French send 150 soldiers from Montreal, and start to encourage more French settlement in Detroit, which remains small (900 in 1749).

French foil small conspiracy of British and Iroquois to attack Detroit

British (since 1707, called British, not English) start incursions into Ohio Valley

British Navy was able to disrupt French trade to Montreal, exposing French weakness.

King George’s War (1744-1748)


French and indian war 1754 1763

Final English-French conflict in Europe ( spilled over to the New WorldSeven Years War) that spilled over to the New World

British and France both claimed the Ohio Valley including future states of Ohio, Indiana, Illinois, Wisconsin, and Michigan

French, allied with Indians, fought against the British for control of fur trade and prevent British farmers from clearing the land (“fur trade vs. farming”)

1.5 million British vs. 50,000 French

French and Indian War (1754-1763)


George washington and the start of the french and indian war

  • Governor Dinwiddie of Virginia sent surveyor spilled over to the New WorldGeorge Washington and 150 militia to get the French to leave the future Pittsburgh area.

  • British Colonists started the war, not the Crown, because they saw the French and Indians as blocking their expansion westward.

  • Gen. Edward Braddock (British) and Washington tried to take Fort Duquesne (named for Marquis Duquesne, the governor of New France), but failed in 1755. Braddock was killed.

  • Michigan native Charles Langladeled Ottawa and Chippewa warriors to defend the fort.

George Washington and the Start of the French and Indian War

https://www.watchmenpastors.org/lost-episode-for-july-18/

http://www.superstock.com/stock-photos-images/1899-20457

http://www.rootsweb.ancestry.com/~wilchs/lchistory.htm

No picture of Langlade exists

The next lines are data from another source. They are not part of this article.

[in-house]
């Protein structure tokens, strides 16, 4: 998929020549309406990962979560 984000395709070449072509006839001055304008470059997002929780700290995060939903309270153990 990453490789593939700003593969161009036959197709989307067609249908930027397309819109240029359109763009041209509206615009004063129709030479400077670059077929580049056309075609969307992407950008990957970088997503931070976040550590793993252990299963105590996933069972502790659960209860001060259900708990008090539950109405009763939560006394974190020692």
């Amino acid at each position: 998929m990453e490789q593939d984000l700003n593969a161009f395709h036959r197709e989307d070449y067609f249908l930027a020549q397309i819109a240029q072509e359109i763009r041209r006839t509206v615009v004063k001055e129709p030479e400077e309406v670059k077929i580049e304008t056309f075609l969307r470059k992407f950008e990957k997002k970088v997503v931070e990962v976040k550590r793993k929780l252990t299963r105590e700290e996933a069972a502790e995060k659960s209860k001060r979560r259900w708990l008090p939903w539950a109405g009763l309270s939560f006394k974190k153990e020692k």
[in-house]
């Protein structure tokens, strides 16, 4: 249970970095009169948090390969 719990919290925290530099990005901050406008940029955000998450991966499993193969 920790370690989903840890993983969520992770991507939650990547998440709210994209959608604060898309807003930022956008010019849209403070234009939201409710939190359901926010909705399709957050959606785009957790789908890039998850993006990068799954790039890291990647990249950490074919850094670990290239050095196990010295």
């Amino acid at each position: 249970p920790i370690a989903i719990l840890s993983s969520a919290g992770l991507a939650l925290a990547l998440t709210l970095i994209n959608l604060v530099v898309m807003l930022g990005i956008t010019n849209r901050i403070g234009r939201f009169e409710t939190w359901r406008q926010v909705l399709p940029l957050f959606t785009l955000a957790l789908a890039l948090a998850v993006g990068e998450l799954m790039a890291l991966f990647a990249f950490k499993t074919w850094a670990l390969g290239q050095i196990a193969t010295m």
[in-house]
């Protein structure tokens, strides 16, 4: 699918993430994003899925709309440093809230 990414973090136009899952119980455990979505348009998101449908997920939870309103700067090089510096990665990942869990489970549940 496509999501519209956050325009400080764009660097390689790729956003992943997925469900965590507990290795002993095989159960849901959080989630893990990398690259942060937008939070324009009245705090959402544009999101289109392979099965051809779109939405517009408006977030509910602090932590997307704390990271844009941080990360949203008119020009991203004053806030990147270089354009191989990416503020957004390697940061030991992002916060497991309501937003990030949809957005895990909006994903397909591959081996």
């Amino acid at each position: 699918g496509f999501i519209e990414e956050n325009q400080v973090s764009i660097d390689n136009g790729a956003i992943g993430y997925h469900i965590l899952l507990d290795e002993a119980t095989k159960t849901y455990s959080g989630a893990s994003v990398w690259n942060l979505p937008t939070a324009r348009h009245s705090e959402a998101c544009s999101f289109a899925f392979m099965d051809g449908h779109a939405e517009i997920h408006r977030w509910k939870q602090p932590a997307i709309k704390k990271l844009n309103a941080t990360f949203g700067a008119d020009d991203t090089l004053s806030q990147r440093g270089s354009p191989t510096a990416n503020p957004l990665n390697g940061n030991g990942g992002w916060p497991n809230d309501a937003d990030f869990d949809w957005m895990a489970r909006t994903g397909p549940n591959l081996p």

William pitt

Pitt: http://en.wikipedia.org/wiki/William_Pitt,_1st_Earl_of_Chatham

  • British political leader of French and Indian War

  • 1758 – British captured Fort Duquesne, and renamed it Fort Pitt (and Pittsburgh). British promised the Indians that the land west of the Appalachians would be reserved for them.

  • 1759 – Three French forts fell

  • Sept. 13, 1759 – British Gen. James Wolfe defeated French General Marquis de Montcalm in the Battle of Quebec. Both died.

William Pitt

Wolfe

http://freemasonry.bcy.ca/biography/wolfe_j/wolfe_j.html

Montcalm

http://clementeocheduval.blogspot.com/2011/10/la-chute-de-la-nouvelle-france-la-perte.html


The defeat of the french

  • Sept. 1760 – French surrender to British General http://en.wikipedia.org/wiki/William_Pitt,_1st_Earl_of_ChathamJeffrey Amherst in Montreal.

  • Nov. 29, 1760 – Detroit under Major Robert Rogers surrenders, and becomes British (Fort Detroit) under Captain Donald Campbell. Campbell instituted Lord Amherst’s order to reduce gifts to the Indians, and forbade the sale of alcohol to the Indians

  • Sir William Johnson, a friend of the Iroquois, opposed Amherst’s policy of no gifts, fearing it would spark an Indian war

  • The war in Europe continued until 1763, so many French stayed in Detroit area after 1760

The defeat of the French

Amherst

http://www.history.org/foundation/journal/spring04/warfare.cfm

http://www.livinghistoryed.org/RogersRangersCourse.htm

Robert Rogers led British forces during the war called “Roger’s Rangers.” Like Charles Langlade, he used guerrilla warfare tactics, even creating 28 “rules of ranging” still used by Army Rangers today